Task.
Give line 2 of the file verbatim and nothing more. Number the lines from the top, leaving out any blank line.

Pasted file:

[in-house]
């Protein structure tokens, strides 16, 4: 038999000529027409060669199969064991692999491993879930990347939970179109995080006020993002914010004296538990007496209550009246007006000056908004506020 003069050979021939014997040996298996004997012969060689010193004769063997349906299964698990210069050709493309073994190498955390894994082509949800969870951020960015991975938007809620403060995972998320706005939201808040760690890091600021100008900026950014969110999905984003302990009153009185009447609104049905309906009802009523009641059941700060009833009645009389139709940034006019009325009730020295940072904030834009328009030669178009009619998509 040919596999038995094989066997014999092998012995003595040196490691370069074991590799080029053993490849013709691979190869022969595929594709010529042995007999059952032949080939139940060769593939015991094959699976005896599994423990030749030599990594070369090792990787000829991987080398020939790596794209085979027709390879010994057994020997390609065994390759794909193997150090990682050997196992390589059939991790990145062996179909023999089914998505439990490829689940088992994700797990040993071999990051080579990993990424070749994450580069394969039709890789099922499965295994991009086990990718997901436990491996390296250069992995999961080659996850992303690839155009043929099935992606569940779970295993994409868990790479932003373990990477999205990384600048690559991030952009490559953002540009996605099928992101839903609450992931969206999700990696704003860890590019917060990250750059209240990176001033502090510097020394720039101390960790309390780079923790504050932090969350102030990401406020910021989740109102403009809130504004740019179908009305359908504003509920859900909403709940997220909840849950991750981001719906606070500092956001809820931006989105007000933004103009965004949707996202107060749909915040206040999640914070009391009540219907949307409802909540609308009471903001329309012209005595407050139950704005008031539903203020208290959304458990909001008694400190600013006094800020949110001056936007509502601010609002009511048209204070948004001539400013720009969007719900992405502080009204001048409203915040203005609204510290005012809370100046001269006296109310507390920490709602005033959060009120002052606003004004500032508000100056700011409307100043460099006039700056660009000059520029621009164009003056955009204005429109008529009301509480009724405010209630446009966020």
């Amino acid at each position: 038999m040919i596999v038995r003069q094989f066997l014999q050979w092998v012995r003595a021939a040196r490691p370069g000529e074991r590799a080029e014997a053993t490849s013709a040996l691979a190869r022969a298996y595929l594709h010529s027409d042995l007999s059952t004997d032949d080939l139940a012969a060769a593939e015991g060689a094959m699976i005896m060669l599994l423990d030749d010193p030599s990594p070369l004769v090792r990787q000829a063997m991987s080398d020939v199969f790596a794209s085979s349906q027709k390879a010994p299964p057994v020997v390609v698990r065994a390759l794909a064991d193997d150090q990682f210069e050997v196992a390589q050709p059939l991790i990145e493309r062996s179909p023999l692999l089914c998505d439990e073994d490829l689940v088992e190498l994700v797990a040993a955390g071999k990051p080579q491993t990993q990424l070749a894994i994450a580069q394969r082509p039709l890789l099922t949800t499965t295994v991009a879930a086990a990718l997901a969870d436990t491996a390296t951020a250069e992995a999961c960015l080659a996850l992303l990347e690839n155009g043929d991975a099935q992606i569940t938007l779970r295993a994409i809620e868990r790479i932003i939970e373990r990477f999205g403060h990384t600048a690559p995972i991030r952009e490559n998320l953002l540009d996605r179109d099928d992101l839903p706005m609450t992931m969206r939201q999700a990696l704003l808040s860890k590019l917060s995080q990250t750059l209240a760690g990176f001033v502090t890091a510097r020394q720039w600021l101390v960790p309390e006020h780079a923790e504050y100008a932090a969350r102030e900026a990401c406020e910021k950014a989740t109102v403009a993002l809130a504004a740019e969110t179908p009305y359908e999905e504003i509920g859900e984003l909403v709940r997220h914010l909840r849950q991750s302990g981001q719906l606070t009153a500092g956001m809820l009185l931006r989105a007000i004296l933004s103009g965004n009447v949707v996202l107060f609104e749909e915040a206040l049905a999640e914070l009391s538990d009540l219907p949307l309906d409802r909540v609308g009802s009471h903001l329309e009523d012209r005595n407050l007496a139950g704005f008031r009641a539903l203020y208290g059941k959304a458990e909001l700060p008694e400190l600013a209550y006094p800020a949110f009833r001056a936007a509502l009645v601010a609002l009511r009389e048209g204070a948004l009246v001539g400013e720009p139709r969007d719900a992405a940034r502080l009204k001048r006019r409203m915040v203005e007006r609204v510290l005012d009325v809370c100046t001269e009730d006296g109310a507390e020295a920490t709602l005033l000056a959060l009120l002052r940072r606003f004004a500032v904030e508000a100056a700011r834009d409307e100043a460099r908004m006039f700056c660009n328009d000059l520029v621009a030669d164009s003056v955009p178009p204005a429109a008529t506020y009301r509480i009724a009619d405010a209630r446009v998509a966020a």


């Protein structure tokens, strides 16, 4: 038999000529027409060669199969064991692999491993879930990347939970179109995080006020993002914010004296538990007496209550009246007006000056908004506020 003069050979021939014997040996298996004997012969060689010193004769063997349906299964698990210069050709493309073994190498955390894994082509949800969870951020960015991975938007809620403060995972998320706005939201808040760690890091600021100008900026950014969110999905984003302990009153009185009447609104049905309906009802009523009641059941700060009833009645009389139709940034006019009325009730020295940072904030834009328009030669178009009619998509 040919596999038995094989066997014999092998012995003595040196490691370069074991590799080029053993490849013709691979190869022969595929594709010529042995007999059952032949080939139940060769593939015991094959699976005896599994423990030749030599990594070369090792990787000829991987080398020939790596794209085979027709390879010994057994020997390609065994390759794909193997150090990682050997196992390589059939991790990145062996179909023999089914998505439990490829689940088992994700797990040993071999990051080579990993990424070749994450580069394969039709890789099922499965295994991009086990990718997901436990491996390296250069992995999961080659996850992303690839155009043929099935992606569940779970295993994409868990790479932003373990990477999205990384600048690559991030952009490559953002540009996605099928992101839903609450992931969206999700990696704003860890590019917060990250750059209240990176001033502090510097020394720039101390960790309390780079923790504050932090969350102030990401406020910021989740109102403009809130504004740019179908009305359908504003509920859900909403709940997220909840849950991750981001719906606070500092956001809820931006989105007000933004103009965004949707996202107060749909915040206040999640914070009391009540219907949307409802909540609308009471903001329309012209005595407050139950704005008031539903203020208290959304458990909001008694400190600013006094800020949110001056936007509502601010609002009511048209204070948004001539400013720009969007719900992405502080009204001048409203915040203005609204510290005012809370100046001269006296109310507390920490709602005033959060009120002052606003004004500032508000100056700011409307100043460099006039700056660009000059520029621009164009003056955009204005429109008529009301509480009724405010209630446009966020």